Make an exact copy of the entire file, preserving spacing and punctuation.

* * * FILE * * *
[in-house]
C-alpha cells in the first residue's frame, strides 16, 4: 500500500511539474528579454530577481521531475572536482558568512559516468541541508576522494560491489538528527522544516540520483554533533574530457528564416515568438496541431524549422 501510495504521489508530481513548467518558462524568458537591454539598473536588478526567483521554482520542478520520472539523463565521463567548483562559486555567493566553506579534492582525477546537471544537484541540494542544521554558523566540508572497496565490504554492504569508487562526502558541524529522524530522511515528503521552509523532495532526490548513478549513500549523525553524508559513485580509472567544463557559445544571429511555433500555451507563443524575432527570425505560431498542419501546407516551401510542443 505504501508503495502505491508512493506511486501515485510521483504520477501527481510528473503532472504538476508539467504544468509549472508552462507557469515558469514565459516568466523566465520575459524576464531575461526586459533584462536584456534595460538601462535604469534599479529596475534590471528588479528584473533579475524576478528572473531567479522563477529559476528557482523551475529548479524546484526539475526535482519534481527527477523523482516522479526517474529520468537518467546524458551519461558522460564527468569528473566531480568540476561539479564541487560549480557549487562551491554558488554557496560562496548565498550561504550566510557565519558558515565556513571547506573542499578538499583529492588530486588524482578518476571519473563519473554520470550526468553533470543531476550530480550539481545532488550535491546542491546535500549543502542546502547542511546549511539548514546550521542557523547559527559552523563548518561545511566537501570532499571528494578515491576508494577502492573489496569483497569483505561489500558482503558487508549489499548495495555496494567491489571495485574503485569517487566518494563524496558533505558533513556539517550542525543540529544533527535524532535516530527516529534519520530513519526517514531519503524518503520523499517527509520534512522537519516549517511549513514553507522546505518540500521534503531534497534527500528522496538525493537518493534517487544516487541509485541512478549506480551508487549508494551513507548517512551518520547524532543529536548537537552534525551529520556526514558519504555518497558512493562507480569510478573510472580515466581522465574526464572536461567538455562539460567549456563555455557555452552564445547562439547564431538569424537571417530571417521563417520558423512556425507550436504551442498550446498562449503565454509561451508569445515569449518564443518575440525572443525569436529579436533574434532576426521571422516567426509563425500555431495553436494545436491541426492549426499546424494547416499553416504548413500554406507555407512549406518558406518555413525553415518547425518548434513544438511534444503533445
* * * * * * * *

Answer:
[in-house]
C-alpha cells in the first residue's frame, strides 16, 4: 500500500511539474528579454530577481521531475572536482558568512559516468541541508576522494560491489538528527522544516540520483554533533574530457528564416515568438496541431524549422 501510495504521489508530481513548467518558462524568458537591454539598473536588478526567483521554482520542478520520472539523463565521463567548483562559486555567493566553506579534492582525477546537471544537484541540494542544521554558523566540508572497496565490504554492504569508487562526502558541524529522524530522511515528503521552509523532495532526490548513478549513500549523525553524508559513485580509472567544463557559445544571429511555433500555451507563443524575432527570425505560431498542419501546407516551401510542443 505504501508503495502505491508512493506511486501515485510521483504520477501527481510528473503532472504538476508539467504544468509549472508552462507557469515558469514565459516568466523566465520575459524576464531575461526586459533584462536584456534595460538601462535604469534599479529596475534590471528588479528584473533579475524576478528572473531567479522563477529559476528557482523551475529548479524546484526539475526535482519534481527527477523523482516522479526517474529520468537518467546524458551519461558522460564527468569528473566531480568540476561539479564541487560549480557549487562551491554558488554557496560562496548565498550561504550566510557565519558558515565556513571547506573542499578538499583529492588530486588524482578518476571519473563519473554520470550526468553533470543531476550530480550539481545532488550535491546542491546535500549543502542546502547542511546549511539548514546550521542557523547559527559552523563548518561545511566537501570532499571528494578515491576508494577502492573489496569483497569483505561489500558482503558487508549489499548495495555496494567491489571495485574503485569517487566518494563524496558533505558533513556539517550542525543540529544533527535524532535516530527516529534519520530513519526517514531519503524518503520523499517527509520534512522537519516549517511549513514553507522546505518540500521534503531534497534527500528522496538525493537518493534517487544516487541509485541512478549506480551508487549508494551513507548517512551518520547524532543529536548537537552534525551529520556526514558519504555518497558512493562507480569510478573510472580515466581522465574526464572536461567538455562539460567549456563555455557555452552564445547562439547564431538569424537571417530571417521563417520558423512556425507550436504551442498550446498562449503565454509561451508569445515569449518564443518575440525572443525569436529579436533574434532576426521571422516567426509563425500555431495553436494545436491541426492549426499546424494547416499553416504548413500554406507555407512549406518558406518555413525553415518547425518548434513544438511534444503533445